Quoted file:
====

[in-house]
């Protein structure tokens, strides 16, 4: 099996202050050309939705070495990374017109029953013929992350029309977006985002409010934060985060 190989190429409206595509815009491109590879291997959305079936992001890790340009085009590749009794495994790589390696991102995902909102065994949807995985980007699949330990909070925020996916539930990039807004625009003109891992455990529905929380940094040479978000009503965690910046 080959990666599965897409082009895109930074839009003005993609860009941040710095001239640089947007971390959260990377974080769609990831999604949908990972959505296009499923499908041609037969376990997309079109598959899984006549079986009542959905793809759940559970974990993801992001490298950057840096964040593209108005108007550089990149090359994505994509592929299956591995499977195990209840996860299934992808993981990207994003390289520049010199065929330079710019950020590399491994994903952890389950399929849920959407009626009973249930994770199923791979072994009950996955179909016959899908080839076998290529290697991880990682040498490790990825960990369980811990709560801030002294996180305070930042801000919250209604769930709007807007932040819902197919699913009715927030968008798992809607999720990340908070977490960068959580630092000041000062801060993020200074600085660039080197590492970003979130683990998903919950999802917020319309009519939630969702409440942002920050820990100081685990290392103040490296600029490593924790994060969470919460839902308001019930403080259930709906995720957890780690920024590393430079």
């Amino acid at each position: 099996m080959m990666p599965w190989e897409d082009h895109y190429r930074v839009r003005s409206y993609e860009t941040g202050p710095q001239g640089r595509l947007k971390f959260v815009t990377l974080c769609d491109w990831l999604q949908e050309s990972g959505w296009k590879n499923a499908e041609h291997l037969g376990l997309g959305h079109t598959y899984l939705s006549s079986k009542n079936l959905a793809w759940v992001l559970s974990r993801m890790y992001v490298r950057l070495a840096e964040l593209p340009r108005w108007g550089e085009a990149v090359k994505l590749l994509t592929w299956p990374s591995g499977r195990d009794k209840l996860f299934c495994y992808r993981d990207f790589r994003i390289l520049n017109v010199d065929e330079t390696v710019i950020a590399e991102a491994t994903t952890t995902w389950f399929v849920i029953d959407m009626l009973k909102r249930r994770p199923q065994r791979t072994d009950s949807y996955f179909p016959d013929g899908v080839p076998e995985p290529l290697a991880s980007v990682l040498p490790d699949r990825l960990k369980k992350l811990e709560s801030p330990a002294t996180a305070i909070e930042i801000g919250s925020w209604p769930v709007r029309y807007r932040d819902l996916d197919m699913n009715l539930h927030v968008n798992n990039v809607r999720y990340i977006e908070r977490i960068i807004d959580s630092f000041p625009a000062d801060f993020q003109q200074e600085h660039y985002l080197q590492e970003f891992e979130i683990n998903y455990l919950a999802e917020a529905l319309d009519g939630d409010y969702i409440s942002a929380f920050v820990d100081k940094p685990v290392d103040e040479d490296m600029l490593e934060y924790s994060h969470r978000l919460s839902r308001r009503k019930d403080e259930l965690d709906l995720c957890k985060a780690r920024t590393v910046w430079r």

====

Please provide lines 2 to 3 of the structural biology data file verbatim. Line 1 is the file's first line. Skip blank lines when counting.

């Protein structure tokens, strides 16, 4: 099996202050050309939705070495990374017109029953013929992350029309977006985002409010934060985060 190989190429409206595509815009491109590879291997959305079936992001890790340009085009590749009794495994790589390696991102995902909102065994949807995985980007699949330990909070925020996916539930990039807004625009003109891992455990529905929380940094040479978000009503965690910046 080959990666599965897409082009895109930074839009003005993609860009941040710095001239640089947007971390959260990377974080769609990831999604949908990972959505296009499923499908041609037969376990997309079109598959899984006549079986009542959905793809759940559970974990993801992001490298950057840096964040593209108005108007550089990149090359994505994509592929299956591995499977195990209840996860299934992808993981990207994003390289520049010199065929330079710019950020590399491994994903952890389950399929849920959407009626009973249930994770199923791979072994009950996955179909016959899908080839076998290529290697991880990682040498490790990825960990369980811990709560801030002294996180305070930042801000919250209604769930709007807007932040819902197919699913009715927030968008798992809607999720990340908070977490960068959580630092000041000062801060993020200074600085660039080197590492970003979130683990998903919950999802917020319309009519939630969702409440942002920050820990100081685990290392103040490296600029490593924790994060969470919460839902308001019930403080259930709906995720957890780690920024590393430079």
């Amino acid at each position: 099996m080959m990666p599965w190989e897409d082009h895109y190429r930074v839009r003005s409206y993609e860009t941040g202050p710095q001239g640089r595509l947007k971390f959260v815009t990377l974080c769609d491109w990831l999604q949908e050309s990972g959505w296009k590879n499923a499908e041609h291997l037969g376990l997309g959305h079109t598959y899984l939705s006549s079986k009542n079936l959905a793809w759940v992001l559970s974990r993801m890790y992001v490298r950057l070495a840096e964040l593209p340009r108005w108007g550089e085009a990149v090359k994505l590749l994509t592929w299956p990374s591995g499977r195990d009794k209840l996860f299934c495994y992808r993981d990207f790589r994003i390289l520049n017109v010199d065929e330079t390696v710019i950020a590399e991102a491994t994903t952890t995902w389950f399929v849920i029953d959407m009626l009973k909102r249930r994770p199923q065994r791979t072994d009950s949807y996955f179909p016959d013929g899908v080839p076998e995985p290529l290697a991880s980007v990682l040498p490790d699949r990825l960990k369980k992350l811990e709560s801030p330990a002294t996180a305070i909070e930042i801000g919250s925020w209604p769930v709007r029309y807007r932040d819902l996916d197919m699913n009715l539930h927030v968008n798992n990039v809607r999720y990340i977006e908070r977490i960068i807004d959580s630092f000041p625009a000062d801060f993020q003109q200074e600085h660039y985002l080197q590492e970003f891992e979130i683990n998903y455990l919950a999802e917020a529905l319309d009519g939630d409010y969702i409440s942002a929380f920050v820990d100081k940094p685990v290392d103040e040479d490296m600029l490593e934060y924790s994060h969470r978000l919460s839902r308001r009503k019930d403080e259930l965690d709906l995720c957890k985060a780690r920024t590393v910046w430079r």